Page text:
Monday, December 27, 2010

All Flesh Must Be Eaten initial thoughts

With our current Shadowrun campaign having ended we’ve decided to play a couple of other games over the next several weeks before we start up another. Next up on the agenda is the zombie horror game All Flesh Must Be Eaten. No one in the group, including myself, has ever played this before so it will be a new experience for all of us. Character creation is scheduled for this week so I’m trying to learn the rules since I will be adding Zombie Master (ZM) to my resume. Going into the game I do have some concerns about how the game will go. Before proceeding I would like to say that All Flesh Must Be Eaten is the greatest name in the history of roleplaying games.

The zombie genre is characterized by hordes of mindless combatants overpowering a group of survivors who are, most likely, at each other’s throats. To me that does not sound like a great game to run. Except for the players being at each other's throats. Why? Well, for starters the main enemy that I will be throwing at the party is mindless. Not even mindless in the way that gnolls and robots are mindless, but more like masses of gelatinous cubes coming after the party. What do I do with that? I mean, I love gelatinous cubes. Once every other campaign it’s great for an unsuspecting rogue to get trapped inside and have their equipment eaten. But if the vast majority of the opposition are all cubes? Even the occasional ochre jelly wouldn’t be enough to spice it up. It’s hard to play it dumb. I’ve always taken the approach that I place enemies in the world and they have an agenda and then they just sort of do their own thing. Sure, I’m controlling them but they are really like windup toys unleashed against the players. I think with All Flesh Must Be Eaten I need to take a more active role in things happening to the party in relation to what they do. Normally I wouldn’t do that, but I think it might make for a better game. More dead ends when being chased (as opposed to Path A being a dead end, and Path B leading to freedom), more crumbling staircases, more party strife and the like. I think I would also like to experiment with more “smart” zombies, but that is a little further down the road.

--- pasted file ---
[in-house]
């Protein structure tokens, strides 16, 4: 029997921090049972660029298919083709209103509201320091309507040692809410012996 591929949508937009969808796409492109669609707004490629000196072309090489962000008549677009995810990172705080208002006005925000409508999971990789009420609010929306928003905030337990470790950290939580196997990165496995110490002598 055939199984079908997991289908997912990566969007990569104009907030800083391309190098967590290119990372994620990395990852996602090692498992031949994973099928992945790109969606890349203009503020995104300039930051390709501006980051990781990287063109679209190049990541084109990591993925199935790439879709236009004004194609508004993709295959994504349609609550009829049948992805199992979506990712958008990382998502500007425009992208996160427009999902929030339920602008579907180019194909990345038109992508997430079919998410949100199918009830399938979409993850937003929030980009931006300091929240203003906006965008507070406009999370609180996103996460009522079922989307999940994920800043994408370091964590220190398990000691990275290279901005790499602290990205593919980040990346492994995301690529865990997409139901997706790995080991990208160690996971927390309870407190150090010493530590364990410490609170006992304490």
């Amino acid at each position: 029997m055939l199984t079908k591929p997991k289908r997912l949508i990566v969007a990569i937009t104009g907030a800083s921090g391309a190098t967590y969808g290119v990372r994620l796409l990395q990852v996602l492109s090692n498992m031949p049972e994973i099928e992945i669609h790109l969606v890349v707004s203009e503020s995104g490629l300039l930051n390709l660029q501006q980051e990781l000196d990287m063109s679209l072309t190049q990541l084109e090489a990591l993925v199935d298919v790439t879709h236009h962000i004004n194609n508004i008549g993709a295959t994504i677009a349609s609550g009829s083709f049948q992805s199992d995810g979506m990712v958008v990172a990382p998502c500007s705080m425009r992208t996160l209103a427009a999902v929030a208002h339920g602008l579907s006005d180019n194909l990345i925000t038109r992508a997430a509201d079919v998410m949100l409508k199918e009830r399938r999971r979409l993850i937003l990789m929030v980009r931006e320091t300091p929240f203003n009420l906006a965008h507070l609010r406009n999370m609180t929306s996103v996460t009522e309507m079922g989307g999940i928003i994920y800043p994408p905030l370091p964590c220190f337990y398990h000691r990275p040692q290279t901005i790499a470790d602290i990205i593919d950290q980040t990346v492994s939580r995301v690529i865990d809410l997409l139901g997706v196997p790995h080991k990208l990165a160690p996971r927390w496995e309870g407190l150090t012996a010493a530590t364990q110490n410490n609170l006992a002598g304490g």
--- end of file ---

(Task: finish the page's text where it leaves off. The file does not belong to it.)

The other aspect that really concerns me is combat. In general combat against great numbers of weak foes is about the most boring approach. It takes a while, the party is never really in danger, and there is not much reward for it. From time to time it’s fun to do and allows the party to kick some ass. Right when that wizard gets Fireball or the rigger picks up a new autocannon, hordes of enemies are great to just mow down like target practice. But when that’s the norm? I’m not so sure. But that’s the thing about zombies. They are scary because they are essentially endless. You can never kill all the zombies. I hope that the party doesn’t try to. And I realize that an adventure in AFMBE isn’t about killing the boss, it won’t be structured that way but I would hate to see things drag as a result slow combat. And since this is the first time that we are playing I imagine that things won’t be running at top speed.

I like games and I always excited to try new ones, as is the case with AFMBE. If nothing else we have a fun group of players and I’m sure that we will enjoy the game. There are several types of characters in the game, ranging from norms (just what it sounds like) to Inspired (who have magical powers). We have chosen to play norms because it seems most representative of the actual genre. I think it’s also worth noting that no one in our group is a total zombie fanatic (not that I know of), so I don’t feel a ton of pressure to adhere to the genre to a tee.

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